Merck Manual

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What Causes Infertility in Men?

What Causes Infertility in Men?



Reduced sperm production

Increased temperature of the testes

Excessive heat

Disorders that cause a prolonged fever

Hormonal disorders

Hyperprolactinemia (high levels of prolactin, a hormone that stimulates milk production)

Hypothalamic disorders (the hypothalamus is the part of the brain that controls the pituitary gland, which controls testosterone production)

Genetic disorders

Other disorders that cause an abnormality in the sex chromosomes

Disorders of the testes


Injury to the testes

Mumps that affects the testes ( mumps orchitis Complications of mumps Complications of mumps )

Shrinking of the testes (as can occur when excess alcohol is regularly consumed)

Tumors in the testes


Alcohol, when consumed in large amounts

Anabolic steroids

Androgens (male hormones such as testosterone)

Antiandrogens (medications that counteract the effects of androgens, such as bicalutamide, cyproterone, and flutamide)

Antimalarial medications

Aspirin when taken for a long time

Caffeine when consumed in excessive amounts (possibly)

Chlorambucil (a chemotherapy medication)

Cimetidine (used to treat stomach ulcers)

Colchicine (used to treat gout)

Corticosteroids taken by mouth (such as prednisone)

Cotrimoxazole (an antibiotic)

Cyclophosphamide (a chemotherapy medication)

Drugs used to treat malaria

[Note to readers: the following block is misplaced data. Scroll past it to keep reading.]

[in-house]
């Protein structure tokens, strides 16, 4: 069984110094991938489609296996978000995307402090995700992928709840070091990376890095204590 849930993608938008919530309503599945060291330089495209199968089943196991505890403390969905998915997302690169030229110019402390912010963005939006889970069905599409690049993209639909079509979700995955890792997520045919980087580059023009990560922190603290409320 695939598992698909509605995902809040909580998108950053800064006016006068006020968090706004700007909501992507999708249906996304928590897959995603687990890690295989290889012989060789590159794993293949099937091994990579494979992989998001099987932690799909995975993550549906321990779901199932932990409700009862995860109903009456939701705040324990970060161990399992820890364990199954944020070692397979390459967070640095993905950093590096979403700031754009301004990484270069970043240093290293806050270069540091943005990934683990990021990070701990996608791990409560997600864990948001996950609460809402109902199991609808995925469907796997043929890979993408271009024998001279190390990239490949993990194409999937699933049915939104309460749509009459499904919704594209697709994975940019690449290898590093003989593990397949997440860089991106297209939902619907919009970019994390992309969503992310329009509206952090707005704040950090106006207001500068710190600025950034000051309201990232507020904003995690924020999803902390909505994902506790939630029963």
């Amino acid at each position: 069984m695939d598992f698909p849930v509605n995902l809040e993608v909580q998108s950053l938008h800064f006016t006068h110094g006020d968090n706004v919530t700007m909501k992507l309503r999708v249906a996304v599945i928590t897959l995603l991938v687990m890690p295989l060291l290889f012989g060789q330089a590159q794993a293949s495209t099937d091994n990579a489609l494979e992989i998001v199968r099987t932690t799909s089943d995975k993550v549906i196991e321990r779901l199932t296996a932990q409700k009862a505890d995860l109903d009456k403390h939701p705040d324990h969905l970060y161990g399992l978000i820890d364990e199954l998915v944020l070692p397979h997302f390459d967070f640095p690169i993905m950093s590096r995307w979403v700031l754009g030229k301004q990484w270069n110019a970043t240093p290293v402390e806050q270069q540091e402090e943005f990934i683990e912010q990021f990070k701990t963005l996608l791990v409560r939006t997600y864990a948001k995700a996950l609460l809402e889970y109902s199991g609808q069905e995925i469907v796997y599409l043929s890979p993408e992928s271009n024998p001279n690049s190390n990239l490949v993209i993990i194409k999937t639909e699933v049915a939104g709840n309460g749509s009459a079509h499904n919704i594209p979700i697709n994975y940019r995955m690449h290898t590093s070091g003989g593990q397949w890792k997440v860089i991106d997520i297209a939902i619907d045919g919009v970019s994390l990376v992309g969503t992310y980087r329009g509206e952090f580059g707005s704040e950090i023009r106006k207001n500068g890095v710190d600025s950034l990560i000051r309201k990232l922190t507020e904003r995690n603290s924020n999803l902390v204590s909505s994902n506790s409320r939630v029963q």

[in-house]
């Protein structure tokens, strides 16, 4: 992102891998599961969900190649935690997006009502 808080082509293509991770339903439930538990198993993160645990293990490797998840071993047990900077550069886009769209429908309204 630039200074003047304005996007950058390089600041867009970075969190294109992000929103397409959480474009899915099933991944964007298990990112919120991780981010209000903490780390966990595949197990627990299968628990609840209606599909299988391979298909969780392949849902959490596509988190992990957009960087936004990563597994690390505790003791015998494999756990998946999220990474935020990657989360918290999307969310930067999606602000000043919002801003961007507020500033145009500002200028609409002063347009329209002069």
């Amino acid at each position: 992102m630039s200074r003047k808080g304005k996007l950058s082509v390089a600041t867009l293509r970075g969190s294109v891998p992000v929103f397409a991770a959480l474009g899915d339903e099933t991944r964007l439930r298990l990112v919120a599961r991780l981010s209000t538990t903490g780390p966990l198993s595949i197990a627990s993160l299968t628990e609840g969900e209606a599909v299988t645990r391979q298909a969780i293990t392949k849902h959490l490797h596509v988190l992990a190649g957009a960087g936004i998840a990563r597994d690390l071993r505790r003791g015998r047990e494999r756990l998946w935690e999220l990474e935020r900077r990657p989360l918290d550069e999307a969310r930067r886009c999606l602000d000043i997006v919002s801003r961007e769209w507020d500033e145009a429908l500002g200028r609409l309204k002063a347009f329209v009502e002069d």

Estrogens taken to treat prostate cancer



Medroxyprogesterone (a synthetic female hormone)

Methotrexate (a medication that suppresses the immune system)

Monoamine oxidase inhibitors (MAOIs—a type of antidepressant)

Nitrofurantoin (an antibiotic)

Opioids (narcotics)

Spironolactone (a diuretic)

Exposure to industrial or environmental toxins

Heavy metals, such as lead

Pesticides (which can have effects similar to those of female hormones or decrease the effects of male hormones)

Phthalates (chemicals used to make plastics more flexible)

Polychlorinated biphenyl compounds (PCBs)

Absence of sperm in semen

Disruption of the sperm’s passage out of the body

Blocked or missing vasa deferentia (tubes from the epididymides to the ejaculatory ducts), usually in men with cystic fibrosis

Missing seminal vesicles (which provide nourishment for sperm)

Blockage of both ejaculatory ducts

Diabetes mellitus

Nervous system dysfunction

Pelvic surgery, such as prostate removal

Blood vessel disorders

Diabetes mellitus

Psychologic problems, such as performance anxiety or depression

Certain medications, such as some antidepressants, certain hormonal medications, and medications used to treat high blood pressure (including beta-blockers)

Recreational medications (such as cocaine, heroin, and amphetamines)

Unknown causes (idiopathic)